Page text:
Sculpture honors those who overdosed; unveiled in Hartford

From left, state Rep. Leslee Hill (R-17), state Rep. Rosa Rebimbas (R-70), state Rep. David Rutigliano (R-123), For Cameron’s Fiona Firine, Miriam Delphin-Rittmon, Commission of CT Department of Mental Health and Addiction Services, Demand ZERO’s Lisa Deane, and state Sen. George Logan, (R-Ansonia).

Madison’s Joe Deane was a star lacrosse player who could recognize plays before they happened, a strapping guy who protected kids from bullies, a charismatic figure who changed the air in any room he entered, his mother Lisa Deane remembered.

He also released himself from the clutches of addiction until an accidental fentanyl overdose in December 2018 ended his life, his mother said.

On Monday, Aug. 31, the signature of Deane was among the 78 on the Rising Unity sculpture unveiled on the occasion of International Opioid Awareness Day in Hartford.

“Fentanyl and all of its opioid analogs are helping to ruin our chances of helping the addicted to realize sobriety in time,” said Deane, founder of Demand Zero, which was created “to bring the deadly drug supply and the dealing of those drugs to a halt in New Haven and the shoreline,” as its Facebook page reads.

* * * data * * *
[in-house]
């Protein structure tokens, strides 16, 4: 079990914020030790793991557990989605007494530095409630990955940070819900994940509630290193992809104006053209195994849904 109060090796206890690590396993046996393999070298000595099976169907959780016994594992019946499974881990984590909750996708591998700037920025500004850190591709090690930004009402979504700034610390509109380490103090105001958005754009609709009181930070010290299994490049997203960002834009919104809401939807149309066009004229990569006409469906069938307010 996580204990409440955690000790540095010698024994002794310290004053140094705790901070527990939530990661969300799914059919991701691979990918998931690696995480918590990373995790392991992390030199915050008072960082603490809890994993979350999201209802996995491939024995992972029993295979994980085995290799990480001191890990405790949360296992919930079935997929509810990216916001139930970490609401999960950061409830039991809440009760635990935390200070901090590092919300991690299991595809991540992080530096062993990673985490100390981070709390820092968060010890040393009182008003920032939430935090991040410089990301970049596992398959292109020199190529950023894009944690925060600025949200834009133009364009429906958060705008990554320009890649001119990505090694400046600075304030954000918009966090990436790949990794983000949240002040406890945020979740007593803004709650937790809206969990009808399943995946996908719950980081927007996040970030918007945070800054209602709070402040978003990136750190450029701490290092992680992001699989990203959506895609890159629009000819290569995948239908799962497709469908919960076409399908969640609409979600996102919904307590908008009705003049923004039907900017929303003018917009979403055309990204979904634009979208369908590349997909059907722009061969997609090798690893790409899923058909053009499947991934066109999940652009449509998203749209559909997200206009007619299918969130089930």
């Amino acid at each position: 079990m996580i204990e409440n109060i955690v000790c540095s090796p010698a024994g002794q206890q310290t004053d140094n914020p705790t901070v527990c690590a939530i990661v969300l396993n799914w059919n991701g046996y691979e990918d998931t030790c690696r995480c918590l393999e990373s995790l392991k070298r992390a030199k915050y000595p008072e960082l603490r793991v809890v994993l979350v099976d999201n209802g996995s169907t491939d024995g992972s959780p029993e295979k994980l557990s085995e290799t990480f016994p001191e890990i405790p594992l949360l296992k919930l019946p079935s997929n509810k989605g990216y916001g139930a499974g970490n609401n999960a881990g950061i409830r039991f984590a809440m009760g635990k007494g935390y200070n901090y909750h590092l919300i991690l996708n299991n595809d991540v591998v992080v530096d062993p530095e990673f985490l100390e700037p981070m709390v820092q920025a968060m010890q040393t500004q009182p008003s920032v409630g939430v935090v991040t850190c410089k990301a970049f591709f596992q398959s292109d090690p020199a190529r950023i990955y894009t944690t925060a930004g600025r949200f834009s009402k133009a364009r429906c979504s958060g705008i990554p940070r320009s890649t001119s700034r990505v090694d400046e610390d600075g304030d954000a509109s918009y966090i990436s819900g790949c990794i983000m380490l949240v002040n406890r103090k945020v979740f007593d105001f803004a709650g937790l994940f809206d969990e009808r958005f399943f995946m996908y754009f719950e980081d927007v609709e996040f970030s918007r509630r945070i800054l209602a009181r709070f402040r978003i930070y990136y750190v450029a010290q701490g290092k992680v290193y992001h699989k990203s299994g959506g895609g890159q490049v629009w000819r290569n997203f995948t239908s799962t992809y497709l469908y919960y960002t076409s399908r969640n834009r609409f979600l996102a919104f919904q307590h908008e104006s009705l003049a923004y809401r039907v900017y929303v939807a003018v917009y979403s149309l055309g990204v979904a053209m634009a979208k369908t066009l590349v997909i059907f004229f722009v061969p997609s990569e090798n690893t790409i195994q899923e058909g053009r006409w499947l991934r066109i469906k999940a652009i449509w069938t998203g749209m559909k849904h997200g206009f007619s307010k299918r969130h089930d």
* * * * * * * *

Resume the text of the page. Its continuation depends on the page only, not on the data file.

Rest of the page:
Deane, along with a committee that includes Fiona Firine and Isabelle Firine, Tory Cornell, and Kelsey Handelman, commissioned the New Haven design Atelier Cue to make the sculpture, which is in the form of a phoenix.

It honors Deane, as well as Cameron Herr, Michael Gagnon, “and their fellow angels taken from us by the disease of addiction,” she told the crowd of 125 gathered on the steps of the Capitol building, many with photos of their loved ones lost to overdose.

“Today we are spreading the message that the tragedy of overdose deaths is preventable and the stigma of overdose deaths must be reduced,” said State Sen. George Logan, R-Ansonia.

Deane said that since the unveiling there has been increased interest on the part of families to have their loved one’s signatures included on the sculpture.

For more information, visit Demand ZERO on Facebook.

Connecticut Media Group